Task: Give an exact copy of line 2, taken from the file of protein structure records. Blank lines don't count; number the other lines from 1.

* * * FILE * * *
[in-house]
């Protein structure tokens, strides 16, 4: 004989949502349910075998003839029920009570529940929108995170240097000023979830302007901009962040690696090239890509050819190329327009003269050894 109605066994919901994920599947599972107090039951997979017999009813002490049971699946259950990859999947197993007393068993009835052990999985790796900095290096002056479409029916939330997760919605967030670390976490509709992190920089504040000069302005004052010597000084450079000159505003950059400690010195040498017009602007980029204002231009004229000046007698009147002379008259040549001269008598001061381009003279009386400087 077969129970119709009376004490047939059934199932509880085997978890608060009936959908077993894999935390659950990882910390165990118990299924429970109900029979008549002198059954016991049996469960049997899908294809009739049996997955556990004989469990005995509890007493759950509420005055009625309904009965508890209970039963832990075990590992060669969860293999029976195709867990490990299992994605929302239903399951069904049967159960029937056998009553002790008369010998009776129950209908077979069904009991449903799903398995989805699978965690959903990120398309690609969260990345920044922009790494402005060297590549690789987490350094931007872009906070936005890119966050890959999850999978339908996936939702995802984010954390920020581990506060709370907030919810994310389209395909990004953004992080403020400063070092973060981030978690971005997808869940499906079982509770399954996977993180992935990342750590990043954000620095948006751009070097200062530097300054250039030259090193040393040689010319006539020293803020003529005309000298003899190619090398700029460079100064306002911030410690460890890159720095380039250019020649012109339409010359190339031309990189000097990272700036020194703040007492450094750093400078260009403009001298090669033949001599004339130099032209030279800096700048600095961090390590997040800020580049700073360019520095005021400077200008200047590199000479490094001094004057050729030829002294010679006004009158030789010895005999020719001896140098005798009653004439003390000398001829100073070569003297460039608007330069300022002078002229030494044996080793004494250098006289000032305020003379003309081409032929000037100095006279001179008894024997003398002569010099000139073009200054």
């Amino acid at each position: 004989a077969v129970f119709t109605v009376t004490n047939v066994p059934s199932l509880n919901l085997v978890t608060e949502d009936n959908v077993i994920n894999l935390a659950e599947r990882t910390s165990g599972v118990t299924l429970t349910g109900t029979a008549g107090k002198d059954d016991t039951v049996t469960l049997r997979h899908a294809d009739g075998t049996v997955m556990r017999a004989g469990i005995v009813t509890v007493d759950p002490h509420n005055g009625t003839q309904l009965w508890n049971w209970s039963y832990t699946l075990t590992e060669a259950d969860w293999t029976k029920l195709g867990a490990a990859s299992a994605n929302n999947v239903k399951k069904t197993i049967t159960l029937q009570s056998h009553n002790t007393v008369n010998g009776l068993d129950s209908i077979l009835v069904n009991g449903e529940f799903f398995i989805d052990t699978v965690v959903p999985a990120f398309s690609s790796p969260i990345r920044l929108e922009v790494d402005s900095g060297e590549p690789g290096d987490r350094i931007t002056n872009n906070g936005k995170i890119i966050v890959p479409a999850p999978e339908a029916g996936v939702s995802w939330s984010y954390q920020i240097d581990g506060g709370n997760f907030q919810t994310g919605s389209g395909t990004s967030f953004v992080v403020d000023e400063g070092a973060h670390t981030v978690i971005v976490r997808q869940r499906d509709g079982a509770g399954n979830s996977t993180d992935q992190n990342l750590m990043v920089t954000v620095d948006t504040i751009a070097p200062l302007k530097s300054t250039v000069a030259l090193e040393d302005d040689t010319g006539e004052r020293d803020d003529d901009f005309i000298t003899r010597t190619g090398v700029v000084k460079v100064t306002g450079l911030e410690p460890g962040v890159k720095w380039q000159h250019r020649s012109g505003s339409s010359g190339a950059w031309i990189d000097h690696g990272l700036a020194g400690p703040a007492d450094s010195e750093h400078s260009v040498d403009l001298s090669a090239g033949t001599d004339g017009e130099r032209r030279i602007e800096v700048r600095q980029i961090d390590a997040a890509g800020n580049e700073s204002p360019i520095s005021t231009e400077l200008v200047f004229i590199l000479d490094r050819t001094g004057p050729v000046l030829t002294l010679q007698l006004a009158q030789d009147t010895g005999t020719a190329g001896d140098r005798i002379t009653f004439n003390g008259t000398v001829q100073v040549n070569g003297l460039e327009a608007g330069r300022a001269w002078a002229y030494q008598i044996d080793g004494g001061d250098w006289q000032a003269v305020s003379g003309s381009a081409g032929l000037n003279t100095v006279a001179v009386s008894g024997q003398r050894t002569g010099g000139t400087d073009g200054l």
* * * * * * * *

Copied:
């Protein structure tokens, strides 16, 4: 004989949502349910075998003839029920009570529940929108995170240097000023979830302007901009962040690696090239890509050819190329327009003269050894 109605066994919901994920599947599972107090039951997979017999009813002490049971699946259950990859999947197993007393068993009835052990999985790796900095290096002056479409029916939330997760919605967030670390976490509709992190920089504040000069302005004052010597000084450079000159505003950059400690010195040498017009602007980029204002231009004229000046007698009147002379008259040549001269008598001061381009003279009386400087 077969129970119709009376004490047939059934199932509880085997978890608060009936959908077993894999935390659950990882910390165990118990299924429970109900029979008549002198059954016991049996469960049997899908294809009739049996997955556990004989469990005995509890007493759950509420005055009625309904009965508890209970039963832990075990590992060669969860293999029976195709867990490990299992994605929302239903399951069904049967159960029937056998009553002790008369010998009776129950209908077979069904009991449903799903398995989805699978965690959903990120398309690609969260990345920044922009790494402005060297590549690789987490350094931007872009906070936005890119966050890959999850999978339908996936939702995802984010954390920020581990506060709370907030919810994310389209395909990004953004992080403020400063070092973060981030978690971005997808869940499906079982509770399954996977993180992935990342750590990043954000620095948006751009070097200062530097300054250039030259090193040393040689010319006539020293803020003529005309000298003899190619090398700029460079100064306002911030410690460890890159720095380039250019020649012109339409010359190339031309990189000097990272700036020194703040007492450094750093400078260009403009001298090669033949001599004339130099032209030279800096700048600095961090390590997040800020580049700073360019520095005021400077200008200047590199000479490094001094004057050729030829002294010679006004009158030789010895005999020719001896140098005798009653004439003390000398001829100073070569003297460039608007330069300022002078002229030494044996080793004494250098006289000032305020003379003309081409032929000037100095006279001179008894024997003398002569010099000139073009200054």